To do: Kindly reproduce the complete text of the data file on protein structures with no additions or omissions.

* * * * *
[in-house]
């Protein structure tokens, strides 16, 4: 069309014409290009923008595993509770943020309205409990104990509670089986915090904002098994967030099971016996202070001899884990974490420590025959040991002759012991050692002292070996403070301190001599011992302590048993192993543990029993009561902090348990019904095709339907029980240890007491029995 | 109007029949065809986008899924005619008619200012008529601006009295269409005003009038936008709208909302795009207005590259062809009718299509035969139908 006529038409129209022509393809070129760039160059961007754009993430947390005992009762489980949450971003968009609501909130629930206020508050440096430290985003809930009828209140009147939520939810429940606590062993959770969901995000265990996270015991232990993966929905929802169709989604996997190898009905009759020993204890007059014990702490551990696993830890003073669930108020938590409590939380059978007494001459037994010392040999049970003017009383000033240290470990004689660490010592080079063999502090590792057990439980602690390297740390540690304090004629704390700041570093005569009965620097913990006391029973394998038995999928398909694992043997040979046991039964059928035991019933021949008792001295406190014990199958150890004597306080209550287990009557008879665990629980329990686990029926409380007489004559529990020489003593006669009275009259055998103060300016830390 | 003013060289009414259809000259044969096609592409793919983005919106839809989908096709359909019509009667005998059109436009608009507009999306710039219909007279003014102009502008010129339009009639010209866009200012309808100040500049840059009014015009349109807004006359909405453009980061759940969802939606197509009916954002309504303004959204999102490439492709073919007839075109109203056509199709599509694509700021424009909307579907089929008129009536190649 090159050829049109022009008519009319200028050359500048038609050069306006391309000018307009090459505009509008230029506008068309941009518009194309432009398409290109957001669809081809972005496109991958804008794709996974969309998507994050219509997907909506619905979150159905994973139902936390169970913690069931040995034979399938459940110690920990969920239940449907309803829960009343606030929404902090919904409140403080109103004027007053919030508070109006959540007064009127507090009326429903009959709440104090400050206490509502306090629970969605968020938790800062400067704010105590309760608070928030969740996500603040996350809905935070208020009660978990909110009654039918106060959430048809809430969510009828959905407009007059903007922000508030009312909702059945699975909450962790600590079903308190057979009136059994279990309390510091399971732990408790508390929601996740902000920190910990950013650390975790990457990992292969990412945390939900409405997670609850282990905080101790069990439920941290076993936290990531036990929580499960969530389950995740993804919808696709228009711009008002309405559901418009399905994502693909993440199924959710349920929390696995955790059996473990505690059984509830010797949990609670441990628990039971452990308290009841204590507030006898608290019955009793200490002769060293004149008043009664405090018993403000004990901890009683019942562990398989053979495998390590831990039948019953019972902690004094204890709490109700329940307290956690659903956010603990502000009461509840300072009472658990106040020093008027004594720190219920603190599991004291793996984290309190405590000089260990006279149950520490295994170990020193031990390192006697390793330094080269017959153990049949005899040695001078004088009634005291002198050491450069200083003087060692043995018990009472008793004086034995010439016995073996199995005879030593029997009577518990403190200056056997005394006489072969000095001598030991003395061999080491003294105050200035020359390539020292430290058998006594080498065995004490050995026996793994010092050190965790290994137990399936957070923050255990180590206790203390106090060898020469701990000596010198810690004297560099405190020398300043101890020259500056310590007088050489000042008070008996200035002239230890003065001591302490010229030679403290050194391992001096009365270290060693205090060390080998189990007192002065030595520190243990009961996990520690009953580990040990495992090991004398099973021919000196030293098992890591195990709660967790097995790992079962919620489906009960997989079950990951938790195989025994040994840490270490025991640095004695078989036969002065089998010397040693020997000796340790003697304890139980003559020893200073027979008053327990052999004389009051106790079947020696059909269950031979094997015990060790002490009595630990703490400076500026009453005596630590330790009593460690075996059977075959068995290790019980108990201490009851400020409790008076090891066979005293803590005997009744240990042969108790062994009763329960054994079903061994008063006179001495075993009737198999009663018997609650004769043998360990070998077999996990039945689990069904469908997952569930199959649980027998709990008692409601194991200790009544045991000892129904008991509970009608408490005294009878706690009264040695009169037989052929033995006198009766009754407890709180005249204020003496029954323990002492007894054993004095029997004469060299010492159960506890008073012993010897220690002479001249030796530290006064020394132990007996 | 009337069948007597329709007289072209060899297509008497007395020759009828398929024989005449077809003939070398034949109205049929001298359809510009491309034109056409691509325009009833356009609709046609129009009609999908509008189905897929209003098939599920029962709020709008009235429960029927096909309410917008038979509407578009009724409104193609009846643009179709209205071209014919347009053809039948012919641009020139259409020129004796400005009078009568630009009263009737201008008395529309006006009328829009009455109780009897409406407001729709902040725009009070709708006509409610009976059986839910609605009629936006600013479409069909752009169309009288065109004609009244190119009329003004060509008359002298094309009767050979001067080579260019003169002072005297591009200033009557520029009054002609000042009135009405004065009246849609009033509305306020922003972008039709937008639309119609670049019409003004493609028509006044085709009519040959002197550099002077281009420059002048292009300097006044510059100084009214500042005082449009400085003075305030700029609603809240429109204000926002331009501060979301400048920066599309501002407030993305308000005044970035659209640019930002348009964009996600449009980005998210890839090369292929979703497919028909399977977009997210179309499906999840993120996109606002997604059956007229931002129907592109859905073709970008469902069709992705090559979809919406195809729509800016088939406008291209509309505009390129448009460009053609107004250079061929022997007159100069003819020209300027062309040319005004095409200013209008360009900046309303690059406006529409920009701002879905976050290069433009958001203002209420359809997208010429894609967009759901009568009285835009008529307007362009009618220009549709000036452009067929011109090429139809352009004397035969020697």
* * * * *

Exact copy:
[in-house]
């Protein structure tokens, strides 16, 4: 069309014409290009923008595993509770943020309205409990104990509670089986915090904002098994967030099971016996202070001899884990974490420590025959040991002759012991050692002292070996403070301190001599011992302590048993192993543990029993009561902090348990019904095709339907029980240890007491029995 | 109007029949065809986008899924005619008619200012008529601006009295269409005003009038936008709208909302795009207005590259062809009718299509035969139908 006529038409129209022509393809070129760039160059961007754009993430947390005992009762489980949450971003968009609501909130629930206020508050440096430290985003809930009828209140009147939520939810429940606590062993959770969901995000265990996270015991232990993966929905929802169709989604996997190898009905009759020993204890007059014990702490551990696993830890003073669930108020938590409590939380059978007494001459037994010392040999049970003017009383000033240290470990004689660490010592080079063999502090590792057990439980602690390297740390540690304090004629704390700041570093005569009965620097913990006391029973394998038995999928398909694992043997040979046991039964059928035991019933021949008792001295406190014990199958150890004597306080209550287990009557008879665990629980329990686990029926409380007489004559529990020489003593006669009275009259055998103060300016830390 | 003013060289009414259809000259044969096609592409793919983005919106839809989908096709359909019509009667005998059109436009608009507009999306710039219909007279003014102009502008010129339009009639010209866009200012309808100040500049840059009014015009349109807004006359909405453009980061759940969802939606197509009916954002309504303004959204999102490439492709073919007839075109109203056509199709599509694509700021424009909307579907089929008129009536190649 090159050829049109022009008519009319200028050359500048038609050069306006391309000018307009090459505009509008230029506008068309941009518009194309432009398409290109957001669809081809972005496109991958804008794709996974969309998507994050219509997907909506619905979150159905994973139902936390169970913690069931040995034979399938459940110690920990969920239940449907309803829960009343606030929404902090919904409140403080109103004027007053919030508070109006959540007064009127507090009326429903009959709440104090400050206490509502306090629970969605968020938790800062400067704010105590309760608070928030969740996500603040996350809905935070208020009660978990909110009654039918106060959430048809809430969510009828959905407009007059903007922000508030009312909702059945699975909450962790600590079903308190057979009136059994279990309390510091399971732990408790508390929601996740902000920190910990950013650390975790990457990992292969990412945390939900409405997670609850282990905080101790069990439920941290076993936290990531036990929580499960969530389950995740993804919808696709228009711009008002309405559901418009399905994502693909993440199924959710349920929390696995955790059996473990505690059984509830010797949990609670441990628990039971452990308290009841204590507030006898608290019955009793200490002769060293004149008043009664405090018993403000004990901890009683019942562990398989053979495998390590831990039948019953019972902690004094204890709490109700329940307290956690659903956010603990502000009461509840300072009472658990106040020093008027004594720190219920603190599991004291793996984290309190405590000089260990006279149950520490295994170990020193031990390192006697390793330094080269017959153990049949005899040695001078004088009634005291002198050491450069200083003087060692043995018990009472008793004086034995010439016995073996199995005879030593029997009577518990403190200056056997005394006489072969000095001598030991003395061999080491003294105050200035020359390539020292430290058998006594080498065995004490050995026996793994010092050190965790290994137990399936957070923050255990180590206790203390106090060898020469701990000596010198810690004297560099405190020398300043101890020259500056310590007088050489000042008070008996200035002239230890003065001591302490010229030679403290050194391992001096009365270290060693205090060390080998189990007192002065030595520190243990009961996990520690009953580990040990495992090991004398099973021919000196030293098992890591195990709660967790097995790992079962919620489906009960997989079950990951938790195989025994040994840490270490025991640095004695078989036969002065089998010397040693020997000796340790003697304890139980003559020893200073027979008053327990052999004389009051106790079947020696059909269950031979094997015990060790002490009595630990703490400076500026009453005596630590330790009593460690075996059977075959068995290790019980108990201490009851400020409790008076090891066979005293803590005997009744240990042969108790062994009763329960054994079903061994008063006179001495075993009737198999009663018997609650004769043998360990070998077999996990039945689990069904469908997952569930199959649980027998709990008692409601194991200790009544045991000892129904008991509970009608408490005294009878706690009264040695009169037989052929033995006198009766009754407890709180005249204020003496029954323990002492007894054993004095029997004469060299010492159960506890008073012993010897220690002479001249030796530290006064020394132990007996 | 009337069948007597329709007289072209060899297509008497007395020759009828398929024989005449077809003939070398034949109205049929001298359809510009491309034109056409691509325009009833356009609709046609129009009609999908509008189905897929209003098939599920029962709020709008009235429960029927096909309410917008038979509407578009009724409104193609009846643009179709209205071209014919347009053809039948012919641009020139259409020129004796400005009078009568630009009263009737201008008395529309006006009328829009009455109780009897409406407001729709902040725009009070709708006509409610009976059986839910609605009629936006600013479409069909752009169309009288065109004609009244190119009329003004060509008359002298094309009767050979001067080579260019003169002072005297591009200033009557520029009054002609000042009135009405004065009246849609009033509305306020922003972008039709937008639309119609670049019409003004493609028509006044085709009519040959002197550099002077281009420059002048292009300097006044510059100084009214500042005082449009400085003075305030700029609603809240429109204000926002331009501060979301400048920066599309501002407030993305308000005044970035659209640019930002348009964009996600449009980005998210890839090369292929979703497919028909399977977009997210179309499906999840993120996109606002997604059956007229931002129907592109859905073709970008469902069709992705090559979809919406195809729509800016088939406008291209509309505009390129448009460009053609107004250079061929022997007159100069003819020209300027062309040319005004095409200013209008360009900046309303690059406006529409920009701002879905976050290069433009958001203002209420359809997208010429894609967009759901009568009285835009008529307007362009009618220009549709000036452009067929011109090429139809352009004397035969020697």